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Tom Suddard
Tom Suddard GRM+ Memberand Digital Experience Director
10/10/18 8:36 a.m.

In reply to Austincrx :

IIRC 4" is the minimum thickness for this lift.

SkinnyG UltraDork
10/10/18 9:52 a.m.

I have a Rotary Revolution 2-post (made by Direct, or Forward lifts; it's all a sticker game), and it called for 4" slab.  Most hoists seem to require minimum 4".

Keith Tanner
Keith Tanner GRM+ Memberand MegaDork
10/10/18 10:38 a.m.

My 10k Bendpak two-post calls for 4".

te72 Reader
10/10/18 10:18 p.m.
Austincrx said:

What was the thickness of the garage floor pad that was required for this lift?  I have access to a used version, but I'm not sure if my 4-inch thick garage floor will be enough to support the 2-post structure, and I don't have the room for a 4-post.  22ft. deep garage is only barely enough for my 20 ft long truck, let alone a 4-post lift that will accommodate it.



For what it's worth, I hang one end of the car off the edge of my four post, depending on what job I need to do. Long as the lift can safely support the wheel base of the vehicle you're putting on there, I would be comfortable under it. NOW... disclaimer time, my lift is a 7k pound rated capacity, and I've never put a car heavier than 4k on it.


I would consult with a reputable lift manufacturer such as Bendpak, Ranger, those sorts of folks, see what they have to say about your situation.

te72 Reader
10/10/18 10:19 p.m.
Keith Tanner said:

My 10k Bendpak two-post calls for 4".

That's interesting, most of the two posters I looked at all called for a 6" slab. Or... perhaps it was more the psi of the concrete that was more critical, I forget now, it's been a few years since doing all my research.

aribert New Reader
10/20/18 9:53 a.m.

The installation instructions for one of my Rotary lifts (found online) had info on slab requirements including minimum size and thickness if cutting out and replacing the slab locally.  My assymetrical lift, bought from the Ford Rouge plant, had an extra 6 inch wide plate welded to the base for both additional mounting studs and to get the load spread over a greater area.

3/23/20 4:04 p.m.

How's the lift holding up? Have you guys had anything wider on it like a C5 or C6Z06? I'm curious to see how the lift arms will line up with the jacking points and if they'll fit under the car.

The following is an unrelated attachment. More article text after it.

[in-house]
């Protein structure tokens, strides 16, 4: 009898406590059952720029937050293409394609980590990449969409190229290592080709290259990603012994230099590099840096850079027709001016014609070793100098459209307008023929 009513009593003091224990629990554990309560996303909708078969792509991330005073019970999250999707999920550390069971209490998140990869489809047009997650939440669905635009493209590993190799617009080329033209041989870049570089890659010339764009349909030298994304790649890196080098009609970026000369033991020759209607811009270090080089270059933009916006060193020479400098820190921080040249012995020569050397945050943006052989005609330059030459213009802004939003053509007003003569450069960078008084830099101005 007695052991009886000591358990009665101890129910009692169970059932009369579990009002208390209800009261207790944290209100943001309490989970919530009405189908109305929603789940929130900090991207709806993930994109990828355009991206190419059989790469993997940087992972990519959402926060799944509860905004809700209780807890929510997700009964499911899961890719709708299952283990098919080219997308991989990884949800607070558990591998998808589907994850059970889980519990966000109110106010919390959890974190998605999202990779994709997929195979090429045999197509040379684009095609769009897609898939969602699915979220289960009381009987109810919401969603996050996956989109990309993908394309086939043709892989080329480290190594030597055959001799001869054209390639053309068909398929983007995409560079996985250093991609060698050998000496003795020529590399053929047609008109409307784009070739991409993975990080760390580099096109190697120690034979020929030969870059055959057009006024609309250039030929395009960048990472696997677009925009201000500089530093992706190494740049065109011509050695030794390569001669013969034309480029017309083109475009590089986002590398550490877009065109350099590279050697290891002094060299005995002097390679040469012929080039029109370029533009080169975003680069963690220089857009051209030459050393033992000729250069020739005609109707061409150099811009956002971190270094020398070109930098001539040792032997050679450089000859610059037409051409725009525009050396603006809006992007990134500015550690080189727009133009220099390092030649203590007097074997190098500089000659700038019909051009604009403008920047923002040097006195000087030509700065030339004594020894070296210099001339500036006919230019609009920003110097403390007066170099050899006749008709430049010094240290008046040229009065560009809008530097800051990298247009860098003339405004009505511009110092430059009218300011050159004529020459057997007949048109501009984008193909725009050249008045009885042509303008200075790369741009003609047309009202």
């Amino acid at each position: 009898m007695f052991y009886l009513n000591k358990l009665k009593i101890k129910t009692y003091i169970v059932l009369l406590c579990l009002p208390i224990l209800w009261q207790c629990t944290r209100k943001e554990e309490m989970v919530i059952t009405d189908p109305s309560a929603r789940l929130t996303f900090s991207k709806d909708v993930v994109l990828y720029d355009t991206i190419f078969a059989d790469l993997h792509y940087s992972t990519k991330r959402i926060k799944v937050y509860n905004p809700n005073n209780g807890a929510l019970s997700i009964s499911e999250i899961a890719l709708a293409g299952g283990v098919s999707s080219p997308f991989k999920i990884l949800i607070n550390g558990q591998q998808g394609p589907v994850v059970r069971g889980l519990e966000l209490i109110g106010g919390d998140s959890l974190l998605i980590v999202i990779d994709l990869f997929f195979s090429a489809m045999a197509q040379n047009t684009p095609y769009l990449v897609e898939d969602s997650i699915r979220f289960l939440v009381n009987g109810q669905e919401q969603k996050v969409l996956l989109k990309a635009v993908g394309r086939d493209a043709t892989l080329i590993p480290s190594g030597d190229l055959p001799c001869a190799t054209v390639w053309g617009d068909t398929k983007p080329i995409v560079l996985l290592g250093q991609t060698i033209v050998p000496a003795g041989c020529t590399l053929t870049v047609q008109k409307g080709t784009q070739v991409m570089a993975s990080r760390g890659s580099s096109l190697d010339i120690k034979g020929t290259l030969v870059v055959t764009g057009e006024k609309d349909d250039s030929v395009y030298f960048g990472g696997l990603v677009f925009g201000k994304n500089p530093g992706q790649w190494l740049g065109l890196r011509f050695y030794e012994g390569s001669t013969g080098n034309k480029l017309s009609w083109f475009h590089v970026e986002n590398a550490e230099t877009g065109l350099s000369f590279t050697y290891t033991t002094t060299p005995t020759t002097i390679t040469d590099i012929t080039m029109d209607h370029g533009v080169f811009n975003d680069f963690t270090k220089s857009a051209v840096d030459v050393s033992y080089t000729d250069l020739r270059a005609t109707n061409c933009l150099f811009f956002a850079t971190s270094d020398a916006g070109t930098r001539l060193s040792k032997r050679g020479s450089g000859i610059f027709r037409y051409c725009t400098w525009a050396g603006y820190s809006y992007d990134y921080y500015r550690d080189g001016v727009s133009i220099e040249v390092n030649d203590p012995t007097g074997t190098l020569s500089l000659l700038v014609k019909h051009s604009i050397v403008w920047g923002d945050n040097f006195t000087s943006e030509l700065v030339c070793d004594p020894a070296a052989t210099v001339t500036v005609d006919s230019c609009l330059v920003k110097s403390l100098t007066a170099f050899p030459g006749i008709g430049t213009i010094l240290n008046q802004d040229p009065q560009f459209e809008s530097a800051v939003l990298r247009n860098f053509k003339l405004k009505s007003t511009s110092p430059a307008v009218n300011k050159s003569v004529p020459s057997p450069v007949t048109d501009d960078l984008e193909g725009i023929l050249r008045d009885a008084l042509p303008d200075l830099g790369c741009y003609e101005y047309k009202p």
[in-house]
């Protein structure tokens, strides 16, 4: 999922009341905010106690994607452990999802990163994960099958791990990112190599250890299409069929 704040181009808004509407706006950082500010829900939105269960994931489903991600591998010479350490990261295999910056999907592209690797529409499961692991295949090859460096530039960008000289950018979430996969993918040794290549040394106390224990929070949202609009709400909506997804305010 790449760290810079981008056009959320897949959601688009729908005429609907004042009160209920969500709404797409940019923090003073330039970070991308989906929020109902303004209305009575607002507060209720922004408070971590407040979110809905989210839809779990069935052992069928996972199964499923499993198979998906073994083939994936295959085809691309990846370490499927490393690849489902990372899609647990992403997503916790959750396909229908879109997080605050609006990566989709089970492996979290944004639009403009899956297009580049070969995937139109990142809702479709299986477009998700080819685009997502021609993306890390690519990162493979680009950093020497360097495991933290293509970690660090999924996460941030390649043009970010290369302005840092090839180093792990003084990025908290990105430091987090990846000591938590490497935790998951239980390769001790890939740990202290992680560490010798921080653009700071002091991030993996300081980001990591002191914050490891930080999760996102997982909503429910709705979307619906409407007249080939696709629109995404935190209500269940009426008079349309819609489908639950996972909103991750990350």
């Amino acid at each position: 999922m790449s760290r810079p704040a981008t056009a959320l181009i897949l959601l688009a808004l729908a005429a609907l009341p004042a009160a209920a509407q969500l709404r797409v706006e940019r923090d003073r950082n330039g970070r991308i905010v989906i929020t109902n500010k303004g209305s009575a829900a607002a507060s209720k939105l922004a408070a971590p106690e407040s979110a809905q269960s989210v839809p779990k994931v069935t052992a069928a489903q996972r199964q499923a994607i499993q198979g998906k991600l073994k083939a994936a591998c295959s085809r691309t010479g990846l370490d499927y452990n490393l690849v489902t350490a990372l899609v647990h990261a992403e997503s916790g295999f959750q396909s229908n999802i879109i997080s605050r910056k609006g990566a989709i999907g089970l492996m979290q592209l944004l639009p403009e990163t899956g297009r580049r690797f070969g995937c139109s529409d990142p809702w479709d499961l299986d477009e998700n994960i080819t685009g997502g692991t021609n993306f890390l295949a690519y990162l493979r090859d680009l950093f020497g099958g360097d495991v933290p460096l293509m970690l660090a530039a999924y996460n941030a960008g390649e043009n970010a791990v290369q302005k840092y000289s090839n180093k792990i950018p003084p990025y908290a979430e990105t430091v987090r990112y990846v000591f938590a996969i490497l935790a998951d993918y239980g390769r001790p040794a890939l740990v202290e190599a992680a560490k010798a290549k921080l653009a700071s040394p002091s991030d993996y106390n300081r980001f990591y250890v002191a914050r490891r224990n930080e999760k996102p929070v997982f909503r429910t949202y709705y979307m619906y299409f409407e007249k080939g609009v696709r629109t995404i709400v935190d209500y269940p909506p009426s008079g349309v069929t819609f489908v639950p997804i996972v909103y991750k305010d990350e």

Tom Suddard
Tom Suddard GRM+ Memberand Director of Marketing & Digital Assets
3/23/20 4:29 p.m.

So far so good! 

I've had all kinds of stuff on it, including full-size trucks and a new handicap van. The wide stuff is a tight fit, but does indeed fit. 

TasdevEngineer2of3 New Reader
3/23/20 5:39 p.m.

We had a surprise when we purchased and installed our lift. When to the US distributor for the brand we bought and ordered/paid on site and trailered it home (30 miles - lucky us).  We knew we were a bit ceiling limited so compromised on a bottom cable tray model that was a tad shorter than the ceiling. Surprise, surprise - got it home and discovered they had not loaded the right model - instead, a top cable, taller model. First thought was to load it up - heavy - and take it back and provide appropriate feedback. We had a "wait a minute" moment and discovered the lift as designed was about 6 inches too tall. The top fixture which mounts some of the pulleys is bolted to the top of the uprights. Why not just drill new holes in the uprights 6 inches lower and adjust the cable length with shims. Fortunately we did not need to shorten the uprights. Took some time to drill the holes as the steel was some tough stuff. Worked out great and we got a lift custom fit to our garage - just by chance of course. 

And we quickly learned - there is no substitute for a lift - especially when one is getting a tad older and less flexible.

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